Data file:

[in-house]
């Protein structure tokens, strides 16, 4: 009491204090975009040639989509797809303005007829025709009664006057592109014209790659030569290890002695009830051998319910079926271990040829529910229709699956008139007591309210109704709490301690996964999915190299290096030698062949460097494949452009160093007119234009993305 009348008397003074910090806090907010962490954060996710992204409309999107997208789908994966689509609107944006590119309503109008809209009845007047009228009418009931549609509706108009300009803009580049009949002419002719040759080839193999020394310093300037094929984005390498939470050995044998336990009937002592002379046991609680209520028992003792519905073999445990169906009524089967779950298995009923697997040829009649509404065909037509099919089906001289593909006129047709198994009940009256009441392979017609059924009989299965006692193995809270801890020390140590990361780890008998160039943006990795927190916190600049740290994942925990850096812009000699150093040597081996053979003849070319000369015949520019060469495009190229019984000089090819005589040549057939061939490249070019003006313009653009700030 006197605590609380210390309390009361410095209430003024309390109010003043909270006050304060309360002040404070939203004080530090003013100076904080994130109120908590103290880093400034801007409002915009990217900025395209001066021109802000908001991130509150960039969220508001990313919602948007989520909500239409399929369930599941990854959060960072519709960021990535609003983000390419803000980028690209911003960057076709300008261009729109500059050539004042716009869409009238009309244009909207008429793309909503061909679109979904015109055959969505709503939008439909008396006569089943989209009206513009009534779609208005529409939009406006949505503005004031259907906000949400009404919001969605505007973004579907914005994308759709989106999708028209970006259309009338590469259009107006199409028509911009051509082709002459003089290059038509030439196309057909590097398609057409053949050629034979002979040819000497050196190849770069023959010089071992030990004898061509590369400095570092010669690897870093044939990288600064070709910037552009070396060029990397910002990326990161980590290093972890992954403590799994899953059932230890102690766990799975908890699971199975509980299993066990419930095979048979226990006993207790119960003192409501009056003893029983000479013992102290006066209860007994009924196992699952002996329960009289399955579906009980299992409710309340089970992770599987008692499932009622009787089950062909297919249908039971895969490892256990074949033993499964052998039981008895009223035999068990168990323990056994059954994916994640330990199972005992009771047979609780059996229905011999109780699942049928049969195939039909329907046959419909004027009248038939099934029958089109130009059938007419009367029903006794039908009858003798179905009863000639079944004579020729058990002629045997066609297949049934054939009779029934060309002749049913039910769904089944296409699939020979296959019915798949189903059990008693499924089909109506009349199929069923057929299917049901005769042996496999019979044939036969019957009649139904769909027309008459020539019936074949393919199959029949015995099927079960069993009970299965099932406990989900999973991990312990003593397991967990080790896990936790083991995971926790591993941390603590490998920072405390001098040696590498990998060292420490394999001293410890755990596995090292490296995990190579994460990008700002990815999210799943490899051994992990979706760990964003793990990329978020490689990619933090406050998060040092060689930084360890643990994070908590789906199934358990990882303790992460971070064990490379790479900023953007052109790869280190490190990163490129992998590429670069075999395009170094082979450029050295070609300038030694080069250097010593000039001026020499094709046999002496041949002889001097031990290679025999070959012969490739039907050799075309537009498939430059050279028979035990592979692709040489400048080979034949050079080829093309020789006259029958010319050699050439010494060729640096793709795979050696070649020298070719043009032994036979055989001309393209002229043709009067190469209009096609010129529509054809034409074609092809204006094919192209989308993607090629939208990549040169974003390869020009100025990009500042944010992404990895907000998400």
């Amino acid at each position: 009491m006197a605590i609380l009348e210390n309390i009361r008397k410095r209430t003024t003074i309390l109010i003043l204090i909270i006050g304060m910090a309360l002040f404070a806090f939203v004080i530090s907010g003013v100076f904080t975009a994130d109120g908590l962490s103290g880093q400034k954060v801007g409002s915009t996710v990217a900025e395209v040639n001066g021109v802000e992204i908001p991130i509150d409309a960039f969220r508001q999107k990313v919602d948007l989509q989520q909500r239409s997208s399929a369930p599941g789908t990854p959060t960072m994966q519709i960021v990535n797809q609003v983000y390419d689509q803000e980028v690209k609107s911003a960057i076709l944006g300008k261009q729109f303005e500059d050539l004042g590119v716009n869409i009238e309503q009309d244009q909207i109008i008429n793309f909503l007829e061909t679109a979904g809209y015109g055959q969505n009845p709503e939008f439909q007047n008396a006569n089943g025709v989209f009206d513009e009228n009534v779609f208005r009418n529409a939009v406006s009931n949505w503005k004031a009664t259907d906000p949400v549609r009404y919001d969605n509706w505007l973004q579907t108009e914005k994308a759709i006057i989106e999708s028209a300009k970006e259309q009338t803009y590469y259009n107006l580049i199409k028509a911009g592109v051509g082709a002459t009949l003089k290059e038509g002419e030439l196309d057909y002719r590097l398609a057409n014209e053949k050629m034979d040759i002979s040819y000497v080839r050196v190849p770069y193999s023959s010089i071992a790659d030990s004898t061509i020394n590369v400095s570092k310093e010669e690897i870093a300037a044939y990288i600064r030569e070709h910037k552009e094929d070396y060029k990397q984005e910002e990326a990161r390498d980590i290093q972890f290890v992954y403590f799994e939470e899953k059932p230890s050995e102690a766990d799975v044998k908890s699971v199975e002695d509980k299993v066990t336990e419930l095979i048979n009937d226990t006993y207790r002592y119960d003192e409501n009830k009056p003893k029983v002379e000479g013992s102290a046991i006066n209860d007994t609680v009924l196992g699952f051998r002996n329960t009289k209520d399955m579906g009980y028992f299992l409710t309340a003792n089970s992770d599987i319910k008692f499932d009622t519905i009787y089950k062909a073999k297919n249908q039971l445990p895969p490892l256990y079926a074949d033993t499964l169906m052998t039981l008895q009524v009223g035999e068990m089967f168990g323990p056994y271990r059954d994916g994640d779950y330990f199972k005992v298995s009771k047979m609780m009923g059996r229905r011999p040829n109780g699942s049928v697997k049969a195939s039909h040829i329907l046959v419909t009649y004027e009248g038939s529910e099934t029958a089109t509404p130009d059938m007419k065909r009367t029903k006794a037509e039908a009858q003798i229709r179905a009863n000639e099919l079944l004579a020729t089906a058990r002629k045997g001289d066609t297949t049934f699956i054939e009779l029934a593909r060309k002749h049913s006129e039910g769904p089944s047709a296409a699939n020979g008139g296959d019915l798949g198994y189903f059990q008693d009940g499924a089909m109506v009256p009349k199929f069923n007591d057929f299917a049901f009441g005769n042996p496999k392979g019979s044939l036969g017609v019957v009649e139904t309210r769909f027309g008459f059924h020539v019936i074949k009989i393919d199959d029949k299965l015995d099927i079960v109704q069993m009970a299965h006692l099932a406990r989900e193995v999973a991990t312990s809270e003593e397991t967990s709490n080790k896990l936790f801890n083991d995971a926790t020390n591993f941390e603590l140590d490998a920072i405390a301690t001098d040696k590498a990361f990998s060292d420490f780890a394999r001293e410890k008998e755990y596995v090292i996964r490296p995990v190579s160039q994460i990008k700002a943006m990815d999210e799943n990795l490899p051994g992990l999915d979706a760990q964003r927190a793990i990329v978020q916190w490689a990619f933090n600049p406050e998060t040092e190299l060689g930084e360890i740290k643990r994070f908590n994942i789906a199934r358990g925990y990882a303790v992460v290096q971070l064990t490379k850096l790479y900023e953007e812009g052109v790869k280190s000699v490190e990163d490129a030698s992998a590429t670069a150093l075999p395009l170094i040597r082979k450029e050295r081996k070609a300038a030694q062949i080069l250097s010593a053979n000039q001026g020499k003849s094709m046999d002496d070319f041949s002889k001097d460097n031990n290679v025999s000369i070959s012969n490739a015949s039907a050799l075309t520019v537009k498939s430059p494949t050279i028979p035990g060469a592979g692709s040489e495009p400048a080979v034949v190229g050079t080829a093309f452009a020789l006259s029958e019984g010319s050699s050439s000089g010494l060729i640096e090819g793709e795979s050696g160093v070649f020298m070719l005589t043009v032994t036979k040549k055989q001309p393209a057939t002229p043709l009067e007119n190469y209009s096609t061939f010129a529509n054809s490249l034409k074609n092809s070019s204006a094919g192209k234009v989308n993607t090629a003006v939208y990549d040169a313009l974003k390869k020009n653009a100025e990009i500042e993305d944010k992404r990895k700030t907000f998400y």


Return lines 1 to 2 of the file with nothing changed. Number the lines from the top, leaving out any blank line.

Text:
[in-house]
């Protein structure tokens, strides 16, 4: 009491204090975009040639989509797809303005007829025709009664006057592109014209790659030569290890002695009830051998319910079926271990040829529910229709699956008139007591309210109704709490301690996964999915190299290096030698062949460097494949452009160093007119234009993305 009348008397003074910090806090907010962490954060996710992204409309999107997208789908994966689509609107944006590119309503109008809209009845007047009228009418009931549609509706108009300009803009580049009949002419002719040759080839193999020394310093300037094929984005390498939470050995044998336990009937002592002379046991609680209520028992003792519905073999445990169906009524089967779950298995009923697997040829009649509404065909037509099919089906001289593909006129047709198994009940009256009441392979017609059924009989299965006692193995809270801890020390140590990361780890008998160039943006990795927190916190600049740290994942925990850096812009000699150093040597081996053979003849070319000369015949520019060469495009190229019984000089090819005589040549057939061939490249070019003006313009653009700030 006197605590609380210390309390009361410095209430003024309390109010003043909270006050304060309360002040404070939203004080530090003013100076904080994130109120908590103290880093400034801007409002915009990217900025395209001066021109802000908001991130509150960039969220508001990313919602948007989520909500239409399929369930599941990854959060960072519709960021990535609003983000390419803000980028690209911003960057076709300008261009729109500059050539004042716009869409009238009309244009909207008429793309909503061909679109979904015109055959969505709503939008439909008396006569089943989209009206513009009534779609208005529409939009406006949505503005004031259907906000949400009404919001969605505007973004579907914005994308759709989106999708028209970006259309009338590469259009107006199409028509911009051509082709002459003089290059038509030439196309057909590097398609057409053949050629034979002979040819000497050196190849770069023959010089071992030990004898061509590369400095570092010669690897870093044939990288600064070709910037552009070396060029990397910002990326990161980590290093972890992954403590799994899953059932230890102690766990799975908890699971199975509980299993066990419930095979048979226990006993207790119960003192409501009056003893029983000479013992102290006066209860007994009924196992699952002996329960009289399955579906009980299992409710309340089970992770599987008692499932009622009787089950062909297919249908039971895969490892256990074949033993499964052998039981008895009223035999068990168990323990056994059954994916994640330990199972005992009771047979609780059996229905011999109780699942049928049969195939039909329907046959419909004027009248038939099934029958089109130009059938007419009367029903006794039908009858003798179905009863000639079944004579020729058990002629045997066609297949049934054939009779029934060309002749049913039910769904089944296409699939020979296959019915798949189903059990008693499924089909109506009349199929069923057929299917049901005769042996496999019979044939036969019957009649139904769909027309008459020539019936074949393919199959029949015995099927079960069993009970299965099932406990989900999973991990312990003593397991967990080790896990936790083991995971926790591993941390603590490998920072405390001098040696590498990998060292420490394999001293410890755990596995090292490296995990190579994460990008700002990815999210799943490899051994992990979706760990964003793990990329978020490689990619933090406050998060040092060689930084360890643990994070908590789906199934358990990882303790992460971070064990490379790479900023953007052109790869280190490190990163490129992998590429670069075999395009170094082979450029050295070609300038030694080069250097010593000039001026020499094709046999002496041949002889001097031990290679025999070959012969490739039907050799075309537009498939430059050279028979035990592979692709040489400048080979034949050079080829093309020789006259029958010319050699050439010494060729640096793709795979050696070649020298070719043009032994036979055989001309393209002229043709009067190469209009096609010129529509054809034409074609092809204006094919192209989308993607090629939208990549040169974003390869020009100025990009500042944010992404990895907000998400």